Any way you slice it, no one is walking away from this unscathed. The Times looks like it had an agenda and Tesla’s CEO looks petulant and vindictive.
I’ve gotten a surprising amount of shit for what I wrote yesterday. Many of Tesla’s fans share Musk’s frustration and paranoia, but neither side is absolutely correct: The New York Times piece was flawed, but Musk’s claims of a malicious hit piece just don’t stand up when both sides are examined objectively.1
I wonder if Musk’s overreactions to negative press will discourage future Tesla reviews. He accused the New York Times of pretty nasty things, and Tesla fans are going after them hard. (Some of what he wrote might even be legally actionable, although the Times probably wouldn’t pursue it.)
The Times will be fine, but what if Musk’s target was a smaller publication without as strong of a reputation? What if it was TIME? The Columbus Dispatch? Car and Driver? Motor Trend? His inflammatory, defamatory post would have been… a malicious hit piece, potentially devastating to their reputation.
If I were running a medium-sized publication, I’d stay far away from Tesla after this explosion.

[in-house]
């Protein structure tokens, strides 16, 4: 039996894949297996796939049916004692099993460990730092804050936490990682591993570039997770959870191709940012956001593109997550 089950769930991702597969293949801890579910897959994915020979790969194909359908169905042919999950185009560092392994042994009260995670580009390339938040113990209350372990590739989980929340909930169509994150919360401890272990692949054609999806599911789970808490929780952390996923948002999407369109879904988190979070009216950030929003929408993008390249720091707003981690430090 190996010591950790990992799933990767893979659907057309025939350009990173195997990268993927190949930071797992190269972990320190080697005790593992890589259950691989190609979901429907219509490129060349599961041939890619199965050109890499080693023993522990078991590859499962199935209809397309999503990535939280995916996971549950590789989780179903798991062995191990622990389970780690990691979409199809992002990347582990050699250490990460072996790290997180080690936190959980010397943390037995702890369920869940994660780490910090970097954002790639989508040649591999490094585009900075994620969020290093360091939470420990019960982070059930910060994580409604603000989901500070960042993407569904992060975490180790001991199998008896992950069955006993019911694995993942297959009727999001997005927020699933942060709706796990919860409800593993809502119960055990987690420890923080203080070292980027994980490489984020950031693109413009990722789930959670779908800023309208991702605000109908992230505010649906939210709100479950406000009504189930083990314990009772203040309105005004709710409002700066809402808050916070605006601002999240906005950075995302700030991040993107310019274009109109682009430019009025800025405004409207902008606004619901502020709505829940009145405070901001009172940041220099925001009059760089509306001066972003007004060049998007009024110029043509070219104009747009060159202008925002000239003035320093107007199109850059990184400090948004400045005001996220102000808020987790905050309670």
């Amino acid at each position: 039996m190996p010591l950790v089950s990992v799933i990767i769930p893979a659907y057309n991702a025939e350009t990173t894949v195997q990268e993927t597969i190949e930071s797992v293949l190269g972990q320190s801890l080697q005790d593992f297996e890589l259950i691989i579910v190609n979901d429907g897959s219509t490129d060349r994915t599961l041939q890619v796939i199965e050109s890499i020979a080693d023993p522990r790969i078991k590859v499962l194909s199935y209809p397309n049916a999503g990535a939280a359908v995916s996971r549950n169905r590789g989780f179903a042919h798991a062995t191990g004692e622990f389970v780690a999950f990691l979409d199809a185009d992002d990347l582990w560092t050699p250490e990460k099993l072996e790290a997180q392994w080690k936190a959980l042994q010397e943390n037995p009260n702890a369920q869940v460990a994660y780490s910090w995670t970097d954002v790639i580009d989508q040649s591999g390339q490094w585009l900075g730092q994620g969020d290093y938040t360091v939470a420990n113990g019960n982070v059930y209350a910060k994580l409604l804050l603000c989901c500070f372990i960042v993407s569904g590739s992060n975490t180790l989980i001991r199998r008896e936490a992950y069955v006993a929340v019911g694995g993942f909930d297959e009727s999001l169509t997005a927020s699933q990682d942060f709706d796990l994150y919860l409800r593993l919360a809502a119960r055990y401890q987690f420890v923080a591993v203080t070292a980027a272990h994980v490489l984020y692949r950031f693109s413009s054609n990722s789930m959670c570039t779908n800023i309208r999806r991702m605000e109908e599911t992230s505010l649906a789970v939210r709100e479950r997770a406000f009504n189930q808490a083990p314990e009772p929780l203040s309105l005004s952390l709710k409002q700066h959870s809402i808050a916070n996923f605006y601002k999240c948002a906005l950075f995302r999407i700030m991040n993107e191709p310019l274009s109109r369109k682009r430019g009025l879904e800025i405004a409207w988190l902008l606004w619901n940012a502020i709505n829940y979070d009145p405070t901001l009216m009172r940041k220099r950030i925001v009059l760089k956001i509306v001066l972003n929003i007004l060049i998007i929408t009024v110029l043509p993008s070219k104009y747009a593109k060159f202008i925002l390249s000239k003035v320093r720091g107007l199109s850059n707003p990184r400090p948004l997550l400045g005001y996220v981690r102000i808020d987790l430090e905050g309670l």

And if Musk succeeds in intimidating many publications into avoiding publishing negative comments about Tesla’s cars, the credibility of positive Tesla reviews becomes questionable.
As far as I can tell, the two biggest problems seem to be:
- Some of Tesla’s tech-support representatives are poorly informed and gave bad or conflicting advice to the reporter (ineffective battery-conditioning instructions, many of which sounded like common rechargeable-battery myths; turning off cruise control and fluctuating speed to get more range, which obviously conflicts with basic physics; failing to diagnose the flatbed-truck 12V parking-brake issue).
- The reporter was imprecise about some of his numbers (47 minutes vs. 58 minutes of charging, 45 vs. 54 miles per hour) that were published as if they were precisely recorded.